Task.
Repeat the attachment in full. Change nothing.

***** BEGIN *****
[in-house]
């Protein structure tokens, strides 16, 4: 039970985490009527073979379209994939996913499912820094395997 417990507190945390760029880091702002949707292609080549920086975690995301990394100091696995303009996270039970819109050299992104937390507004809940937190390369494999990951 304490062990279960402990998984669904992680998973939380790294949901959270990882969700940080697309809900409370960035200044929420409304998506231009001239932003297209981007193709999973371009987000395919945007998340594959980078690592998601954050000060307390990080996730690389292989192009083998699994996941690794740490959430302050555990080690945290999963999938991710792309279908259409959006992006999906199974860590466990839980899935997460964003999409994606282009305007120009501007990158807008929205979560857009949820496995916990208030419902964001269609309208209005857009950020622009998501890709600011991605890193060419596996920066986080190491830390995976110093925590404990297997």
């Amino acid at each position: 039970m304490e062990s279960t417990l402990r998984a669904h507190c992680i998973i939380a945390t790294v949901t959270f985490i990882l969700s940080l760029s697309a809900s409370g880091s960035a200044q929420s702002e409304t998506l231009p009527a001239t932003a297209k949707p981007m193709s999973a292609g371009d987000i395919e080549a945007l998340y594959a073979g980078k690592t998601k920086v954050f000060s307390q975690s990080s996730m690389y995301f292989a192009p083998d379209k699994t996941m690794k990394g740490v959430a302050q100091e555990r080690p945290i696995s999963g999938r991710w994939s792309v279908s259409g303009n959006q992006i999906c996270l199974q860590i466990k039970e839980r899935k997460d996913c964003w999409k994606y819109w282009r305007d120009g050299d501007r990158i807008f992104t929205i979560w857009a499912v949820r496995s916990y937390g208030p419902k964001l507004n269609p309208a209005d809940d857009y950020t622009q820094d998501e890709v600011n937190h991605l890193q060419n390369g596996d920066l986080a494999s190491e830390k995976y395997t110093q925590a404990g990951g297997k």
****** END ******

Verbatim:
[in-house]
């Protein structure tokens, strides 16, 4: 039970985490009527073979379209994939996913499912820094395997 417990507190945390760029880091702002949707292609080549920086975690995301990394100091696995303009996270039970819109050299992104937390507004809940937190390369494999990951 304490062990279960402990998984669904992680998973939380790294949901959270990882969700940080697309809900409370960035200044929420409304998506231009001239932003297209981007193709999973371009987000395919945007998340594959980078690592998601954050000060307390990080996730690389292989192009083998699994996941690794740490959430302050555990080690945290999963999938991710792309279908259409959006992006999906199974860590466990839980899935997460964003999409994606282009305007120009501007990158807008929205979560857009949820496995916990208030419902964001269609309208209005857009950020622009998501890709600011991605890193060419596996920066986080190491830390995976110093925590404990297997």
């Amino acid at each position: 039970m304490e062990s279960t417990l402990r998984a669904h507190c992680i998973i939380a945390t790294v949901t959270f985490i990882l969700s940080l760029s697309a809900s409370g880091s960035a200044q929420s702002e409304t998506l231009p009527a001239t932003a297209k949707p981007m193709s999973a292609g371009d987000i395919e080549a945007l998340y594959a073979g980078k690592t998601k920086v954050f000060s307390q975690s990080s996730m690389y995301f292989a192009p083998d379209k699994t996941m690794k990394g740490v959430a302050q100091e555990r080690p945290i696995s999963g999938r991710w994939s792309v279908s259409g303009n959006q992006i999906c996270l199974q860590i466990k039970e839980r899935k997460d996913c964003w999409k994606y819109w282009r305007d120009g050299d501007r990158i807008f992104t929205i979560w857009a499912v949820r496995s916990y937390g208030p419902k964001l507004n269609p309208a209005d809940d857009y950020t622009q820094d998501e890709v600011n937190h991605l890193q060419n390369g596996d920066l986080a494999s190491e830390k995976y395997t110093q925590a404990g990951g297997k």